Plant sex

By: Nancy Olsen

I knew I could get your attention with a discussion on the fundamentals of plant reproduction. In the months of January and February, many seeds are sown in the hopes of germination taking place and growing into a plant that will soon be placed in a flower bed. Propagating plants by seed requires a gardener to understand the basics of sexual reproduction in plants.

For every seed produced, a single pollen grain and a single egg are required. For example, every seed in a tomato is produced from the genetic contents of a single pollen grain and the ovule which contains the egg cells.

Sometimes a fruit is confused with seeds. Fruit is the way nature packages its seeds. Seed that is properly packaged has the greatest opportunity to be relocated to a suitable growing area. A seed consists of three parts: the embryo, food storage tissues, and seed coverings.

The fruit is a ripened ovary which consists entirely of the tissue of the mother plant.

When you eat an apple or pear, you are eating fruit tissue (or a ripened ovary). The portion you normally throw in the compost (core) contains the ovules which contain the seed.

Seed and embryo development control much of the growth of the fruit. Thus, good pollination is required to produce good sized and nicely shaped fruit in many plants. Some plants can produce viable seed from self pollination while other species require pollen from genetically different individuals. This is why many varieties of apples, pecans, peaches, blueberries, chestnuts, and many other fruit crops require a specific pollinator. Other plant species are successful in pollinating themselves (like tomatoes or beans) and do not need special pollinator varieties. In special cases, plants have been selected by man to produce fruit without seed (banana, seedless watermelon, Thompson seedless grape, ect…).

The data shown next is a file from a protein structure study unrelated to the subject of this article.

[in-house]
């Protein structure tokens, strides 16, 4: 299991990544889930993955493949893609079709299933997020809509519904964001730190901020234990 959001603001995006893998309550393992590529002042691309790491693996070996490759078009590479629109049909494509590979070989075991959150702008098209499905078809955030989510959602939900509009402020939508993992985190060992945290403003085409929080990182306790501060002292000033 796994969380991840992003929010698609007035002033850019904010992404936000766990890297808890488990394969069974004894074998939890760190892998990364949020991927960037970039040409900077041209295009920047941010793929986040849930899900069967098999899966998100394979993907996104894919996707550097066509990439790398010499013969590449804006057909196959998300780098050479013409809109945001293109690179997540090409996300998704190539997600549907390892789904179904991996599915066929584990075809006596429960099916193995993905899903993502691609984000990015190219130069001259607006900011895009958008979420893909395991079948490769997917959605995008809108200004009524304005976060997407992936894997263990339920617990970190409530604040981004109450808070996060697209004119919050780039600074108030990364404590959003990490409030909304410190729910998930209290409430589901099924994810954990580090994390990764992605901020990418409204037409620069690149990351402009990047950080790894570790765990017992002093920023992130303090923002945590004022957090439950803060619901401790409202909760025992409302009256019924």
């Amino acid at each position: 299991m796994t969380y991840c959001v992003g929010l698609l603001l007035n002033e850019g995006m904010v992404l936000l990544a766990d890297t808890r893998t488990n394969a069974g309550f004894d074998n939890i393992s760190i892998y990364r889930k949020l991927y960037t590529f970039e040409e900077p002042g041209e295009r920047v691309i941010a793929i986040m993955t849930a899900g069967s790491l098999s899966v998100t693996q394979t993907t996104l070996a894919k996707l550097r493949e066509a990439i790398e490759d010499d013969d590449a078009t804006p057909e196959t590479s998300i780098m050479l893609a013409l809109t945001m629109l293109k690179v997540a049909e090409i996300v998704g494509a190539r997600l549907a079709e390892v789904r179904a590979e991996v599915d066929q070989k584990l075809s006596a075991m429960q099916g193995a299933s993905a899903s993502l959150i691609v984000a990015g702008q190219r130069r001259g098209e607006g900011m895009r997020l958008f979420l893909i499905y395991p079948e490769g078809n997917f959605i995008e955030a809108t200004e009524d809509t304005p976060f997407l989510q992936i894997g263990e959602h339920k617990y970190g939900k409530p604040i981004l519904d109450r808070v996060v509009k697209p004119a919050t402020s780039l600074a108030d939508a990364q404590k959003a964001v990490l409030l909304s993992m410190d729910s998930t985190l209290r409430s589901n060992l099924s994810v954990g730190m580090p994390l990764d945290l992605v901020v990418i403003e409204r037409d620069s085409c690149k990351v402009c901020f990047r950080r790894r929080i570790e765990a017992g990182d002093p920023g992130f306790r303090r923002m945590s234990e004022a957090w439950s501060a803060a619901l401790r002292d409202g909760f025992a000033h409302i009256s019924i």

Plant seed comes in many sizes. For instance, the seeds of particular orchid family members are known to produce very small seed (millions of seed per pound), while the coconut (the husk around the coconut is the fruit) represents a very large seed.

Seed germination represents the earliest stages of plant growth. The embryo in the seed must be alive in order for germination to occur, and appropriate environmental conditions must exist. Seeds from the apple, pear, rose, peach, cherry, pecan, camellia, and maple have a dormancy requirement for germination. They each require a particular number of days/weeks/months of moist-chilling (40F temperature or less) as a minimum requirement for optimum seed germination. This moist-chilling treatment is called stratification. Seeds can be stratified by mixing the seed with moist sand and sealing the sand-seed mix in a plastic bag, and placing in the refrigerator. Seeds can also be directly planted in the soil during autumn but seedling loss can be high due to critters and competition.

The embryo of some species are so well protected by the seed or fruit covering that the covering actually prevents the young embryo from growing. The seed may need scarification. This process may be done by cutting the seed coat with a file, cracking it with a hammer, rubbing the seed with sand paper, or soaking the seed in acid. Clover, canna, cotoneaster, witch hazel, and thousands of other plants require scarification before the seed can germinate. The digestive tract of birds or animals often make the best natural plant seed scarifier, for obvious reasons.

Many species of plants require both stratification and scarification before the seed will germinate. Each species of plant has its own special requirements for seed germination.

A cheaper method would be to contact a local NC Cooperative Extension Agent. Nancy Olsen, who can help with yard concerns, can reached by calling 910-862-4591 or visiting the office at 450 Smith Circle Dr., Elizabethtown.

Nancy Olsen